Page 275

an "investigation" which would be "bad for the bank"; that when conditions were better they could "sell the stock" and "straighten up the note." Conte testified that "as a result of these two conversations, he (Conte) signed the note and secured the indorsements of Father Dalla Porta and the defendant."

The note in suit, after it was signed by Conte and indorsed by Dalla Porta and the defendant, Cincotta, was presented to Eldridge, approved by him, and then discounted. The proceeds were credited to Conte's account; and Conte testified that these proceeds were then used together with a small additional amount to purchase a treasurer's check payable to the Boston Five Cents Savings Bank and that "Mr. Elliot himself mailed the check to Five Cent Savings Bank of Boston. I asked him to take care [of the matter], he say 'Yes.' In fact he did take care himself. I don't know if he did mail it or present it himself to Five Cent Savings ... I asked him if he was going to take care of the check for the Five Cent Savings Bank and he says, 'Yes, I will take care.'"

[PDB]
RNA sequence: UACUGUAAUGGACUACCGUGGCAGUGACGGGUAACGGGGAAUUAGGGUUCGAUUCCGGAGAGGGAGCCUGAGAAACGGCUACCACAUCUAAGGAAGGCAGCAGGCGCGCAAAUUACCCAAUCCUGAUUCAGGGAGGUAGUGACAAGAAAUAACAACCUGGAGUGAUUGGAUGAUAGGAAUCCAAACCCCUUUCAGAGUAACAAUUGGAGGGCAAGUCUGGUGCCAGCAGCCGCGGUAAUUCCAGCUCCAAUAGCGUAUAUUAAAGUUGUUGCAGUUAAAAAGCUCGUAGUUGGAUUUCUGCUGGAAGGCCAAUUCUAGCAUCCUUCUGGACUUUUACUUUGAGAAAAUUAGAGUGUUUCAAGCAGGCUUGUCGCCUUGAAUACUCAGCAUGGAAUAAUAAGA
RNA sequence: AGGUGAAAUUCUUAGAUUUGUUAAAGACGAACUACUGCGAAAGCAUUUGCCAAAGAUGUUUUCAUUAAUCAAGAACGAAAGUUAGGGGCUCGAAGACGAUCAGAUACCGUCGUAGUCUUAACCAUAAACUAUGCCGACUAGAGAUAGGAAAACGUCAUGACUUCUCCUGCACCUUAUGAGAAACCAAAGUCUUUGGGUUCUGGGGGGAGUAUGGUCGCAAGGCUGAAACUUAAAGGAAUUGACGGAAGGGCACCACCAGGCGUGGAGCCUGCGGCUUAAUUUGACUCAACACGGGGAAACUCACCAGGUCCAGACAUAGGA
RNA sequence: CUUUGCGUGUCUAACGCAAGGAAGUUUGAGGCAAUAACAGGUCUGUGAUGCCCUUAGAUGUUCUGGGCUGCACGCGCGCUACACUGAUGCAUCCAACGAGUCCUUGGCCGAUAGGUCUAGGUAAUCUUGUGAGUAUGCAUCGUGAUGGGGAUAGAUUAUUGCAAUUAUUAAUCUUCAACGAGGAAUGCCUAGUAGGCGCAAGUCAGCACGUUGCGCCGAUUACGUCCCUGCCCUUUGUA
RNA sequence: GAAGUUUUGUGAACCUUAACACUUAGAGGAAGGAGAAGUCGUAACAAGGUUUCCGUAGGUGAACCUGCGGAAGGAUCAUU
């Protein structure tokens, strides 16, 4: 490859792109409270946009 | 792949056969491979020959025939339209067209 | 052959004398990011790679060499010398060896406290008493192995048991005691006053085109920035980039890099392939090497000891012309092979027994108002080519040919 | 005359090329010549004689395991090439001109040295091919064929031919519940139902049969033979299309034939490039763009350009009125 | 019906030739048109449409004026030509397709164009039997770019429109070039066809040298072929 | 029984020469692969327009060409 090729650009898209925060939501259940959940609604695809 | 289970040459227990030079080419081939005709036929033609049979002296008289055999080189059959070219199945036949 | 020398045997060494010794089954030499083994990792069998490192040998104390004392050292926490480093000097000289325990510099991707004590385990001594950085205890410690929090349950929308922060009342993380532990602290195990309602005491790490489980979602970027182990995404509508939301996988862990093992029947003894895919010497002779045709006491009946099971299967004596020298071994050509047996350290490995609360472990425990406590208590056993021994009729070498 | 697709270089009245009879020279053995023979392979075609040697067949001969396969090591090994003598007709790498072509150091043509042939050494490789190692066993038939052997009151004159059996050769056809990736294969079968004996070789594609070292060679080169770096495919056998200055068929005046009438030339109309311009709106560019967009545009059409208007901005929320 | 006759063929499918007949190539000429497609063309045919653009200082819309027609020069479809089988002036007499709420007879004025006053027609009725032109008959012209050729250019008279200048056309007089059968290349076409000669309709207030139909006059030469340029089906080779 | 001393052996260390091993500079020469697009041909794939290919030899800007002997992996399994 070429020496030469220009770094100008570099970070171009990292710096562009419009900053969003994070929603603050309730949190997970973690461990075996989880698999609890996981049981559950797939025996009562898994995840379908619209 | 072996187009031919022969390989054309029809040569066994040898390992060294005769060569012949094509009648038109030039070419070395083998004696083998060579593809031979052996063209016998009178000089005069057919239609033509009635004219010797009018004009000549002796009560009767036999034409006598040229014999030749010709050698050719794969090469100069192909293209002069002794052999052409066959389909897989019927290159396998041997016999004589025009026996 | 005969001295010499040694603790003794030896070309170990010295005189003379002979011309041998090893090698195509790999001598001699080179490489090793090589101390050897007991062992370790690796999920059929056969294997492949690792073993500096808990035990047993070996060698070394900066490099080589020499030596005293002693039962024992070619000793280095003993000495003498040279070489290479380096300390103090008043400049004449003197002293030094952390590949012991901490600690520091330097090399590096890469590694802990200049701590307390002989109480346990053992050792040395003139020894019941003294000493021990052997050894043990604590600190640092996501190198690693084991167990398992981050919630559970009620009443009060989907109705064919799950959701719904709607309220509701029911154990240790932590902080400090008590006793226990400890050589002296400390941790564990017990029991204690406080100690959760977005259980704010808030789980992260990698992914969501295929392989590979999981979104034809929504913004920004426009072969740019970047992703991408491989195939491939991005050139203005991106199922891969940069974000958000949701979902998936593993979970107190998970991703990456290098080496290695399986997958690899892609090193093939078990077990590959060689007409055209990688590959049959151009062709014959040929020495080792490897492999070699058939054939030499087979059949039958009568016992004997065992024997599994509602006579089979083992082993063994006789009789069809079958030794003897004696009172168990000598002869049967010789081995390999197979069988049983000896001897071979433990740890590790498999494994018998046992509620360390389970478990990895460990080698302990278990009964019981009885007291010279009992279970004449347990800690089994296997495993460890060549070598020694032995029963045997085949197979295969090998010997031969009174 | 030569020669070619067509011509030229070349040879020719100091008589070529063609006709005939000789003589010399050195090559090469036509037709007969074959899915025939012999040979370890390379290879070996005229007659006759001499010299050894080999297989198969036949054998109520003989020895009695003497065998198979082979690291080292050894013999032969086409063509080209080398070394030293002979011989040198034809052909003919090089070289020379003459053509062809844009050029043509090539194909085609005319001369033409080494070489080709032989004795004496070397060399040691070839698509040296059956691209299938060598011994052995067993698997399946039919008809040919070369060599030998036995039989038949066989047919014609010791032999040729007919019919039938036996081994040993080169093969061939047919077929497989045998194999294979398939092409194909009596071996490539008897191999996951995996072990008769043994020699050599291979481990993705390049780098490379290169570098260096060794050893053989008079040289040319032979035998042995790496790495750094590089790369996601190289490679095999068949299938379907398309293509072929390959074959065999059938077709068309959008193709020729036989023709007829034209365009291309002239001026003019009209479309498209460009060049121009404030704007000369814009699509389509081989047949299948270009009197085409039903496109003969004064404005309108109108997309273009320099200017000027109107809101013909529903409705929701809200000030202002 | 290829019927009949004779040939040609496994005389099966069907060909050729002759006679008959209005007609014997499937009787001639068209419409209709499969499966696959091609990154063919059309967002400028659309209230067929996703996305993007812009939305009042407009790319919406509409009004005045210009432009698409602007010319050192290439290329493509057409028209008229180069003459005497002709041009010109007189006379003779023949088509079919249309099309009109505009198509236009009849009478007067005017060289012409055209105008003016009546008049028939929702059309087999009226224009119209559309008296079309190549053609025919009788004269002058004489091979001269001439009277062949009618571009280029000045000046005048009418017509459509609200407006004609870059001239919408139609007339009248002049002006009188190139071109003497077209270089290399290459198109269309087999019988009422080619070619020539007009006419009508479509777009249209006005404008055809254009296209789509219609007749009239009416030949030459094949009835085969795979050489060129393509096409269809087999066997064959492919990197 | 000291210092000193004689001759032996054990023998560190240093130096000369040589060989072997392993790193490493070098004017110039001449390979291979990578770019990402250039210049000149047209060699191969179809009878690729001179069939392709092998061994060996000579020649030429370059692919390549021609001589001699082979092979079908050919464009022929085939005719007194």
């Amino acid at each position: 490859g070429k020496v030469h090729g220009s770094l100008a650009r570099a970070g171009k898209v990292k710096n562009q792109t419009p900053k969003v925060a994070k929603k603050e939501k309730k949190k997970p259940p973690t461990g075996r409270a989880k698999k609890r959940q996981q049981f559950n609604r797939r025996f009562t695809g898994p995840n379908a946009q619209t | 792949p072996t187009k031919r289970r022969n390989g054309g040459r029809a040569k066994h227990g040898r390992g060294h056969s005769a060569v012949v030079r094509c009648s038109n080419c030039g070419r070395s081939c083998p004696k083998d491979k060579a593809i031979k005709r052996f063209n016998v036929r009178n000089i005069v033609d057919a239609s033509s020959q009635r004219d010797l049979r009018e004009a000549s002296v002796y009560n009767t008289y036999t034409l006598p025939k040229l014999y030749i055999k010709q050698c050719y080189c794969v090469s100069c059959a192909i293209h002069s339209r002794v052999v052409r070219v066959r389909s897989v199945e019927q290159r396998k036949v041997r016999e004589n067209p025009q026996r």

During the trial the defendant stated that his contention was, "This entire loan was made for the purpose of supporting a loan of Conte in the Boston Five Cents Savings Bank, which was collateral for (by) stock of the Waltham Trust Company; that there were a number of other loans by stockholders of the Waltham Trust Company in this same bank, namely the Boston Five Cents Savings Bank, and that this loan was negotiated at the request of the president of the Waltham Trust Company for the purpose of supporting the stock in the Boston Five Cents Savings Bank, to stop it going upon the market, as the Boston Five Cents Savings Bank was threatening to sell it." He offered to prove by evidence which was excluded, subject to his exceptions, that at that particular time "the Waltham Trust Company was in such a position that, if the stock had been put upon the market, it would have had very serious results upon the Waltham Trust Company. In other words, our contention is that this entire loan was negotiated at the request of the officials of the Waltham